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The Orcon Mason Bees (6 cocoon per tube) (MB-C6) is considered as an excellent choice for early spring pollinators. They do not sting and are an even great addition to any lawn or garden. With a lot of hair on their body, they are proven to be 120 times more effective than honey bees. This kind of bees carry all their pollen from one flower to another. Mason bees are most effective during colder temperatures, which makes them work well in pollinating fruit trees around any home garden and orchards. Each other contains 6 cocoons per tube.
|Active Ingredient:||Mason Bees|
|For use in:||Use for natural pollinating process and help improve the bloom on flowering plants and increase the yield in fruit trees|
|Application:||Can be placed on fence or pole where it can be securely attached
The bees will find their way out of the tube
|Pet safe:||Yes, if used as directed on label|
|Shipping Weight:||0.20 lbs|
|Manufactured By:||Orcon - Organic Control, Inc (Mfg. Number: MB-C6)|
More Information About Mason Bees:
USE: One of the best pollinator bees is the Blue Orchard Mason Bee, officially known as Osmia lignaria. Each Mason Bee is able to do work of 120 honeybees pollinating. This will improve the bloom on flowering plants and increase the yield in fruit trees.
RELEASE: Each tube has 6 bee cocoons in it. Some of the tubes have been split open so that we can inspect them. The bees will chew their way out of their cell and emerge when they have fully matured and the air temperature is warm. If you have an Orcon “Pollinating Pals” nester, remove one of the tubes that are empty and swap it with a Mason Bee cocoons tube. Make sure the tube is facing out with the dark end. If it is not a nester, then place the tube in a place that is wind-sheltered and above ground where it will get the morning sun.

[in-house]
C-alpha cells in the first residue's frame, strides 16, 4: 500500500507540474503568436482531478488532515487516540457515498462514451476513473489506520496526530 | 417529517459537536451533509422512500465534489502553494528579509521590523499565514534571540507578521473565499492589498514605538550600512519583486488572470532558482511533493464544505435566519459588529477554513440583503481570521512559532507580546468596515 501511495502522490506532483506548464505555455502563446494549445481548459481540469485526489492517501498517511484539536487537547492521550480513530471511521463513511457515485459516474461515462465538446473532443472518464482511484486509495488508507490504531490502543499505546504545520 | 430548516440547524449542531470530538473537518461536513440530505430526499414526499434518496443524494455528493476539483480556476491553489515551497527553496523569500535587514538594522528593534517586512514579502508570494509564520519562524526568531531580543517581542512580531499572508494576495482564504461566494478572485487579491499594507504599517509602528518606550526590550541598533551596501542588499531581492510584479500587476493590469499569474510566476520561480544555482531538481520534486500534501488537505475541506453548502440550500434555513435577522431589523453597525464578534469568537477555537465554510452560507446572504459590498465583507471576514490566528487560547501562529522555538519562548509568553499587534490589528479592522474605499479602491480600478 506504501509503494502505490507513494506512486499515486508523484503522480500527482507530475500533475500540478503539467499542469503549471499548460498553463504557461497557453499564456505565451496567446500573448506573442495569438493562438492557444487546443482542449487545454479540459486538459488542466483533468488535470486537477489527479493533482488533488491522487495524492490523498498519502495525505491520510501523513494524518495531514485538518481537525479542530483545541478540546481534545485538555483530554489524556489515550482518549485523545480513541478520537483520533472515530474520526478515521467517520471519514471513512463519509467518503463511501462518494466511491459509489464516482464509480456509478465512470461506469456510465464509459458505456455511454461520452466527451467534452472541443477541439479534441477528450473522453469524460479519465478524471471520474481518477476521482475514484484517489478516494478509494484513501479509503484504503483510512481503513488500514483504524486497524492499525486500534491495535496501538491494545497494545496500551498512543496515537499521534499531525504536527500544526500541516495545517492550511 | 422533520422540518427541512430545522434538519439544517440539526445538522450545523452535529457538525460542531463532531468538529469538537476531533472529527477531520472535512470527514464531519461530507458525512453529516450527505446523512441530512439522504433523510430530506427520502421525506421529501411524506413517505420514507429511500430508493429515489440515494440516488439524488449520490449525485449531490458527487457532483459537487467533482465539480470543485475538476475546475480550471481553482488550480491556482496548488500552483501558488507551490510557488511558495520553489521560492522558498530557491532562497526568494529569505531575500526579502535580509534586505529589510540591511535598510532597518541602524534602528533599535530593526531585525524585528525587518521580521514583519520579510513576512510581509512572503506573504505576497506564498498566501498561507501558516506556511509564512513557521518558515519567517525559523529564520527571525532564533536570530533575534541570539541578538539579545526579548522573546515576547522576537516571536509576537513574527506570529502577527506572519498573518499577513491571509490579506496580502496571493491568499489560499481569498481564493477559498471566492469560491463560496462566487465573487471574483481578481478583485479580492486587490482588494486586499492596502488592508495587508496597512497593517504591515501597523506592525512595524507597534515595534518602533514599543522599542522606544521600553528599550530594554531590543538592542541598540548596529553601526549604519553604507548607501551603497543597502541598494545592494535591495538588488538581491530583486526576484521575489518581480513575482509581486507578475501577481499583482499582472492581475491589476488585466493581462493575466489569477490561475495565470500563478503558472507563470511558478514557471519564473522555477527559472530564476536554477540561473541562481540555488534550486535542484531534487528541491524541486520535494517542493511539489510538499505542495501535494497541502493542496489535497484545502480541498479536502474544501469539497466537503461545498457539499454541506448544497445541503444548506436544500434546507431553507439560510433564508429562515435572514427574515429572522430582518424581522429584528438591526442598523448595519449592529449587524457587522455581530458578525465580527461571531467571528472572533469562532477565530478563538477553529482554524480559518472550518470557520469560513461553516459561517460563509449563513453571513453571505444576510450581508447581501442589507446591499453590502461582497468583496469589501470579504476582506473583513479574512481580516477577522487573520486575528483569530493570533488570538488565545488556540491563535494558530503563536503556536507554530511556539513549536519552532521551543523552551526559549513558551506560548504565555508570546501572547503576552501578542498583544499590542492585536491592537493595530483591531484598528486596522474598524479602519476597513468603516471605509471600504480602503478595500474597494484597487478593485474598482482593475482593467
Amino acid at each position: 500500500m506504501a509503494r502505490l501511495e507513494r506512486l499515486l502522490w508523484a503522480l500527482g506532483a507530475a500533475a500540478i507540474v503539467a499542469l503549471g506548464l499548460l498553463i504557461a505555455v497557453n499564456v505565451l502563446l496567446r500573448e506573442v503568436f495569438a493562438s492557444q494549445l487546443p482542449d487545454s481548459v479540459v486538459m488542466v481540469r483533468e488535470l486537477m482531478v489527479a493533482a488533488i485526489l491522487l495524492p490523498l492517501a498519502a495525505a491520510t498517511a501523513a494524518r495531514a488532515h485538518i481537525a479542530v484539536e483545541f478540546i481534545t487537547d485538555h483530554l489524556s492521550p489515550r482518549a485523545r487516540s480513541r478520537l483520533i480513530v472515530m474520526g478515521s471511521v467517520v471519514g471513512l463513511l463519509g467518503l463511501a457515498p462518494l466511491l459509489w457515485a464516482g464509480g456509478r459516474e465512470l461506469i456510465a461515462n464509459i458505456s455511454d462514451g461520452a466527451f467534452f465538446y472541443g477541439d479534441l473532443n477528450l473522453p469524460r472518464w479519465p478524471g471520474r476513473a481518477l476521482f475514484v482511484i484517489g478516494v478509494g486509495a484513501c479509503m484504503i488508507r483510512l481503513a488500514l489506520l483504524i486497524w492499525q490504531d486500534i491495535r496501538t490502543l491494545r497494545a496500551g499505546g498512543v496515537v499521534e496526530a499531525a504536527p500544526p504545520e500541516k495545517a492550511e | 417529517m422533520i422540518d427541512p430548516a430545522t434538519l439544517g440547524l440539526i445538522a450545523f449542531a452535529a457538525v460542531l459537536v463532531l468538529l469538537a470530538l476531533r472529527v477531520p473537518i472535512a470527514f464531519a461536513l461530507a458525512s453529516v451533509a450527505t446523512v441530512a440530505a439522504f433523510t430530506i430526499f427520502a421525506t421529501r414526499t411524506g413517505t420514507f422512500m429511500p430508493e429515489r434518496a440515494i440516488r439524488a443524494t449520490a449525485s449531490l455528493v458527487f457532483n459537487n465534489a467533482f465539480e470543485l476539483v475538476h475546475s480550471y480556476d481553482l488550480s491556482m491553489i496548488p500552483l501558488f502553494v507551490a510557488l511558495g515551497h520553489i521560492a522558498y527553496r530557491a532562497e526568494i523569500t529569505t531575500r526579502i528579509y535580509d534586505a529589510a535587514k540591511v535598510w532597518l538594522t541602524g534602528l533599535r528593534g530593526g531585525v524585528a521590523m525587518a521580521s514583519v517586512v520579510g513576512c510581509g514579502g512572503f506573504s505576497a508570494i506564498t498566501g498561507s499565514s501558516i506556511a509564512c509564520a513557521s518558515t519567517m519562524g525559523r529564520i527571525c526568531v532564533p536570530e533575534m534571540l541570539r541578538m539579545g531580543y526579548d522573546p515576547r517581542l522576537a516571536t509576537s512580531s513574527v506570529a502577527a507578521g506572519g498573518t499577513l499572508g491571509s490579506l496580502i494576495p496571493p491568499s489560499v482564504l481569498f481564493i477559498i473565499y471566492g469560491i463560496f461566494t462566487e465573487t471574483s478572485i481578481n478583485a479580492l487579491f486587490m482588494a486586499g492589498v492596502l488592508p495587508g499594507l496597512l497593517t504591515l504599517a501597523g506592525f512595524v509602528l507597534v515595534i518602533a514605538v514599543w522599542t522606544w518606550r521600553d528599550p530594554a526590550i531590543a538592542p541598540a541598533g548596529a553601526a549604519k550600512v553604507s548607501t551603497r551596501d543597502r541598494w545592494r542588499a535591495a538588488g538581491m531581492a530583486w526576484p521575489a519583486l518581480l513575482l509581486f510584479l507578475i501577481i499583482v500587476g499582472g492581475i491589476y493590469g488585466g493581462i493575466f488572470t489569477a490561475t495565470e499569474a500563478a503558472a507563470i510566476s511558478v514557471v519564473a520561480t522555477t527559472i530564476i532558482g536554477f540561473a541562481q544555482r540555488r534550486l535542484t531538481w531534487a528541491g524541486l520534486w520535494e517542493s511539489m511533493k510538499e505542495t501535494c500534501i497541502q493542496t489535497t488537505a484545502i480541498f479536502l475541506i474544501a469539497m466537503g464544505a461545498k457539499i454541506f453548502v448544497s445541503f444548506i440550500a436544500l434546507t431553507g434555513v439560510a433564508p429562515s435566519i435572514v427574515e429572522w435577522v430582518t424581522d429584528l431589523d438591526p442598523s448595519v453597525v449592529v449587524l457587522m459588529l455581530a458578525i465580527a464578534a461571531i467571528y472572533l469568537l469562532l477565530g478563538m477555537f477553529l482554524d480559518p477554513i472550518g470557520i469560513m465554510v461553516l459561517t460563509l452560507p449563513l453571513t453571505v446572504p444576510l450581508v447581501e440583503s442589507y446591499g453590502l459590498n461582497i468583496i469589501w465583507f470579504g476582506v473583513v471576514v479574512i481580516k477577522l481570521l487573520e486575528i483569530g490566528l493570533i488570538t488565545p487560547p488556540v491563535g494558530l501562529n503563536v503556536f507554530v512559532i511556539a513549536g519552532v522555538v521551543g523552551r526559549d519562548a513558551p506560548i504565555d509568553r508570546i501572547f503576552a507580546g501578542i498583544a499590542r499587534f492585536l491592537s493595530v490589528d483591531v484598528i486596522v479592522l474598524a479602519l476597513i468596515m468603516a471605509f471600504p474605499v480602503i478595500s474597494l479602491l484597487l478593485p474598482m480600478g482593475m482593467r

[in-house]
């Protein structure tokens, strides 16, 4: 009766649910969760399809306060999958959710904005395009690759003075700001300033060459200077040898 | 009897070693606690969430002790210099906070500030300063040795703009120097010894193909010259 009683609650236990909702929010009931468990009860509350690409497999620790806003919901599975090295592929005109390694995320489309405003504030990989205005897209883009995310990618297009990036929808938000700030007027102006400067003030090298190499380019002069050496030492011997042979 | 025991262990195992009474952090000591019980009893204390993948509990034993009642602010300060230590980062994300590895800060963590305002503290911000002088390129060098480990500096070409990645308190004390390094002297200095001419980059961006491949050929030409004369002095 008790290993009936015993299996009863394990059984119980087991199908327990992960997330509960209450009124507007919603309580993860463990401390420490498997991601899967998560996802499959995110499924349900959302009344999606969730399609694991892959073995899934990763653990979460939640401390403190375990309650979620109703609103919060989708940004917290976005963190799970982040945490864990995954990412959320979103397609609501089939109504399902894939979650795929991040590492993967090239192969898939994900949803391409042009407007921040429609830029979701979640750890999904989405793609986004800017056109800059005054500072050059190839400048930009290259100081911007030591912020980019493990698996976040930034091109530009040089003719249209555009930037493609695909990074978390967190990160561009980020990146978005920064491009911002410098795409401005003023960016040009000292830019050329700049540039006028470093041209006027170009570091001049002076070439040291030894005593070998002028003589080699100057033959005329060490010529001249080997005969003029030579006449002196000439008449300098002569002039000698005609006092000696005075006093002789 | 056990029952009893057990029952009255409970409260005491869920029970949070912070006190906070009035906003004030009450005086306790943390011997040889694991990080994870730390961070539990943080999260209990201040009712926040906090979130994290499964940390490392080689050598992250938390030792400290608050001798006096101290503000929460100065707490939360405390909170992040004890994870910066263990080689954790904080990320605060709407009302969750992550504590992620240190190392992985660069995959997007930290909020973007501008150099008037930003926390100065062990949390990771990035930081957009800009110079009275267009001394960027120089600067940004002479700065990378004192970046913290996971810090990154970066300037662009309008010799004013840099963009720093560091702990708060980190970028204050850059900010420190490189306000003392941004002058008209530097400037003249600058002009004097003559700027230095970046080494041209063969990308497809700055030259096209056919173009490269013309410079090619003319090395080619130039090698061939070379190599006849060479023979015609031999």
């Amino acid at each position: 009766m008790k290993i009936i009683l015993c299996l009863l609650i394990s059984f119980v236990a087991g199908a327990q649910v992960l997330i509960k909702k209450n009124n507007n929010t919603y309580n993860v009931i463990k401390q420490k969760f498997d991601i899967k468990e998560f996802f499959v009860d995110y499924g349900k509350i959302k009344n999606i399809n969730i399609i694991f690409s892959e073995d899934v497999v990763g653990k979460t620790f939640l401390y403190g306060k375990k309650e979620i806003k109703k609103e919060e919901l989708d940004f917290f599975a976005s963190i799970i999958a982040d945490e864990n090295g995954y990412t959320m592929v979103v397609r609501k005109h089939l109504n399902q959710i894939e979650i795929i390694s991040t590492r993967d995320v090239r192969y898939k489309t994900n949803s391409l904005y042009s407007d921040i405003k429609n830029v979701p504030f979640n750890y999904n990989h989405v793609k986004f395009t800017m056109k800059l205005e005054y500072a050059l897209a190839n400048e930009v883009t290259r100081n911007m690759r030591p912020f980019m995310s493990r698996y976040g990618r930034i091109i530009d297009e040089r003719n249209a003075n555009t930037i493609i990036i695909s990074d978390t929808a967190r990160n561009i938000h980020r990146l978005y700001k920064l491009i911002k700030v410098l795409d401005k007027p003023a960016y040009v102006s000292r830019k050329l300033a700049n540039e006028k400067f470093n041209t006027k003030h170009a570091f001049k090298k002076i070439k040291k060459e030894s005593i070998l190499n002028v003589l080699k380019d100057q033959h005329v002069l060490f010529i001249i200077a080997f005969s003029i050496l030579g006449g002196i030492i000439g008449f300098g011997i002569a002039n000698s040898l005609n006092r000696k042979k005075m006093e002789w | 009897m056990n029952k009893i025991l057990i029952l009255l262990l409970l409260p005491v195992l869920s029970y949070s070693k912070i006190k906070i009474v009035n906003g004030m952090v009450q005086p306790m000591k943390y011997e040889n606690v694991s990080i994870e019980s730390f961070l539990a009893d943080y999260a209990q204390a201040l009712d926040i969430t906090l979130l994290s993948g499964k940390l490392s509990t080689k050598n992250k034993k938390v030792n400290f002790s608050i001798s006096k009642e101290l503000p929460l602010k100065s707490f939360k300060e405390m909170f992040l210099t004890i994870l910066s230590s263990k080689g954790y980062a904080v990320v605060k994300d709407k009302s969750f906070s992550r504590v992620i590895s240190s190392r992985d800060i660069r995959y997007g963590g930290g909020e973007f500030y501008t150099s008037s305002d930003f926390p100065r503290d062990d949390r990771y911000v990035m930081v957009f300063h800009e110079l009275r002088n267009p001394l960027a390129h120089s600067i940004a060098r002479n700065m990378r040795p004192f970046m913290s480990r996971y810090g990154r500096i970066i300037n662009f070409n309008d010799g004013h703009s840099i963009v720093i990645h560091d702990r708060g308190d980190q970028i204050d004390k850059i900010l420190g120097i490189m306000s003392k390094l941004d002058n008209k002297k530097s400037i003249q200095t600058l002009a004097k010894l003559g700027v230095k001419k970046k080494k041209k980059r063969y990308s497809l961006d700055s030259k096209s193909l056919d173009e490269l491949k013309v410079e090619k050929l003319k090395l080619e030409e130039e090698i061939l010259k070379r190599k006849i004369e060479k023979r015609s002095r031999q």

- The bees will usually emerge from their cells in early in the spring, usually in March or April depending on their location. Mating begins soon after leaving the tube and they instantly begin their pursuit for nectar and pollen.
- The female bees will also begin searching for a new home. If she discovers a beetle boring or tube that has been used before, they will first clean it out. If she finds a tube of a nester, they will use it instantly. She will go into the tube and go to the back and start laying an egg, then depositing nectar and pollen for food, and construct a wall to create a cell. This process of wall building is why they are called Mason Bees. The female bee repeats this about 6 to 10 times, forming a cell for each egg.
- This activity usually continues through June, and then they will begin dying. But the eggs are now hatching and eating the food that was left for them.
- The larvae complete their entire life cycle inside each separate cell, and molting between 4 or 5 times. Sometime in August they spin a cocoon and will begin slowly developing into a Mason Bee adult.
- The Mason Bees will occupy their cocoons during the fall and winter and then emerge in the early spring.